Fugitive Days is a fictionalised version of the journal Veronica Post kept during her time in Hungary and bordering countries between 2012 and 2015. Everything is based on real experiences, but Post distances them from those of herself and her boyfriend by transferring them to the middle-aged Langosh and his dog Peppi. Their names at the top of the cover, though, make it seem as if they’re a previously unknown European creative team.

Langosh is escaping Canadian justice, which is hinted at without ever entirely being explained, and as Fugitive Days begins he has to renew his visa to stay in Hungary for another three months, a process that involves crossing a border and re-entering the country. The hope is that a Canadian passport won’t come under much official scrutiny, and re-entry will be a simple matter. What follows is astounding, but as backed-up via an endearing Brian Hibbs interview with Post on You Tube, the places Langosh visits all exist. In Eastern Europe subterranean remnants of the Soviet era are common, as are the results of conflict, sometimes terrifyingly so. Because he has so little money, Langosh has a vagabond lifestyle, and searching for places to spend the night leads to jaw-dropping discoveries. These are accompanied by personal insights, such as Langosh sitting in a cafe in Sarajevo wistfully wondering what he’d be doing in Canada were he still there. That’s immediately replaced by the realisation that he wouldn’t be thinking about having coffee in Sarajevo.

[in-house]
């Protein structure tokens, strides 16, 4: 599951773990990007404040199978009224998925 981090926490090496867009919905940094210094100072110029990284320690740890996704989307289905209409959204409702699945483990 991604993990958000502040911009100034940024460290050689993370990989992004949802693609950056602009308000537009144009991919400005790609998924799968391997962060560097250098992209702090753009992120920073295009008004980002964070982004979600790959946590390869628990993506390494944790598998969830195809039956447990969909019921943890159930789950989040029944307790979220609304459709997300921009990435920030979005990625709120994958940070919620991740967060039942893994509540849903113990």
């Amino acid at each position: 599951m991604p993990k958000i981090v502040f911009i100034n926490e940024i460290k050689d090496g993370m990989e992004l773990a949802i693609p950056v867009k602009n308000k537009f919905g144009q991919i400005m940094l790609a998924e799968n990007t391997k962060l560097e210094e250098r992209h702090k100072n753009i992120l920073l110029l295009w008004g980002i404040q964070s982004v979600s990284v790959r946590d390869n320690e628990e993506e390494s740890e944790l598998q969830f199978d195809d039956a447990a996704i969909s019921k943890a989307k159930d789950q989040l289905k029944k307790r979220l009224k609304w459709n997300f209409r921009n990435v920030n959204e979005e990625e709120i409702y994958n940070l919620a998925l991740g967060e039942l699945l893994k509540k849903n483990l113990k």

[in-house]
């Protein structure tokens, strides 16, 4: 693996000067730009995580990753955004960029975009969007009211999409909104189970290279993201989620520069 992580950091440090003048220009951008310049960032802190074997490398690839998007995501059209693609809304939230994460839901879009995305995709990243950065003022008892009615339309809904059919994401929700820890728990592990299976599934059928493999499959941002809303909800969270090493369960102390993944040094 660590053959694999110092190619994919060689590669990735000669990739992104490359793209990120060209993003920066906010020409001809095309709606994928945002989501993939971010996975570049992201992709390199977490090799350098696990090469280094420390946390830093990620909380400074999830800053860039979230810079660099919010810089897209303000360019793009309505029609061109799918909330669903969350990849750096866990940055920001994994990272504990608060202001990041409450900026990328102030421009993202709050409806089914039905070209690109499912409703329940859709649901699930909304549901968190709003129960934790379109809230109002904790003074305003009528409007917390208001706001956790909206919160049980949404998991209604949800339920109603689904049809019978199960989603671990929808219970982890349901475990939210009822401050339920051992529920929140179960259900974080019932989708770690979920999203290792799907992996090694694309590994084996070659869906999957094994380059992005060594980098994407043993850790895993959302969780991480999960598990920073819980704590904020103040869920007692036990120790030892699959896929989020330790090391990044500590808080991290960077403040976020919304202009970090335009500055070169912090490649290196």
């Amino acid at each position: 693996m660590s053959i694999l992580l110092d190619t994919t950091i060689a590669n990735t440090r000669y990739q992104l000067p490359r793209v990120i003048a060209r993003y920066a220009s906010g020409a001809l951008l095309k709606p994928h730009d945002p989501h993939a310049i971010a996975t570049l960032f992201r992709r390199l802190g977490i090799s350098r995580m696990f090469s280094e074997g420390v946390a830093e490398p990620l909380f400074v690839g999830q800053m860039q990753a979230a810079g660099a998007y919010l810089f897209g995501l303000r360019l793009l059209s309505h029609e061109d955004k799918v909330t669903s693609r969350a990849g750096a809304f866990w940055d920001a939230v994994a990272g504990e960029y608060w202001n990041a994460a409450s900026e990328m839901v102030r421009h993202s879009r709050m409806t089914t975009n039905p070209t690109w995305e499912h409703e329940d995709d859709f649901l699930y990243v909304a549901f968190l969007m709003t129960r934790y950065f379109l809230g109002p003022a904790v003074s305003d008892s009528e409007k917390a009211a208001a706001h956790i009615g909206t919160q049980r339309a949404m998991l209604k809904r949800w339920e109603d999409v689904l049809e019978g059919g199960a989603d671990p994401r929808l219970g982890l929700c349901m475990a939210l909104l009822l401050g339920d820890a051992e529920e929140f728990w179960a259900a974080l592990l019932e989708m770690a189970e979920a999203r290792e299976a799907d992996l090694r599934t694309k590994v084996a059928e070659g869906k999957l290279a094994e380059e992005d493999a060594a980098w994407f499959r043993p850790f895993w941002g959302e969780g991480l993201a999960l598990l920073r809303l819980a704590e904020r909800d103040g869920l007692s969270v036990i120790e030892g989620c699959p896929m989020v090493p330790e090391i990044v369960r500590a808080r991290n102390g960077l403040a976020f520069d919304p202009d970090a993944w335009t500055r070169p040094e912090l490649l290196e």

Artistically, Post keeps things simple unless drawing a specific memory, when the style morphs into greater detail with shading and hatching to really bring a location to life. There are places where relative inexperience extends a scene that could be more efficiently presented, but the required emotions transmit.

Fugitive Days is split into four chapters, a short introduction, a trip around the former Yugoslav states, a spell in the Hungarian countryside and a return to Budapest. Each section contains staggering moments, while Post incudes the anecdotes of others, some funny, some tragic, and we’re introduced to an assortment of eccentrics, Siberian artist Yeva topping that list. They slide naturally into Langosh’s experiences, which are well told, no single day like the next. Some moments make for extremely uncomfortable and even distressing reading, even more so when it’s remembered Post is using an overweight man as an avatar when she actually lived through these events.

If there’s any kind of moral to Fugitive Days, it’s that it takes all kinds to make a world, and people are very rarely what we expect them to be at a glance. Langosh is treated with considerable kindness by strangers, who may then drop racist comments. That’s a topic that comes into focus when Langosh returns to a Budapest now over-run with Syrian refugees, for whom there’s no kindness or understanding. There’s no lack of that about Post who delivers autobiographical reportage that’s compassionate and accessible while teaching us something about the world. It’s a very promising first graphic novel, and may there be plenty more.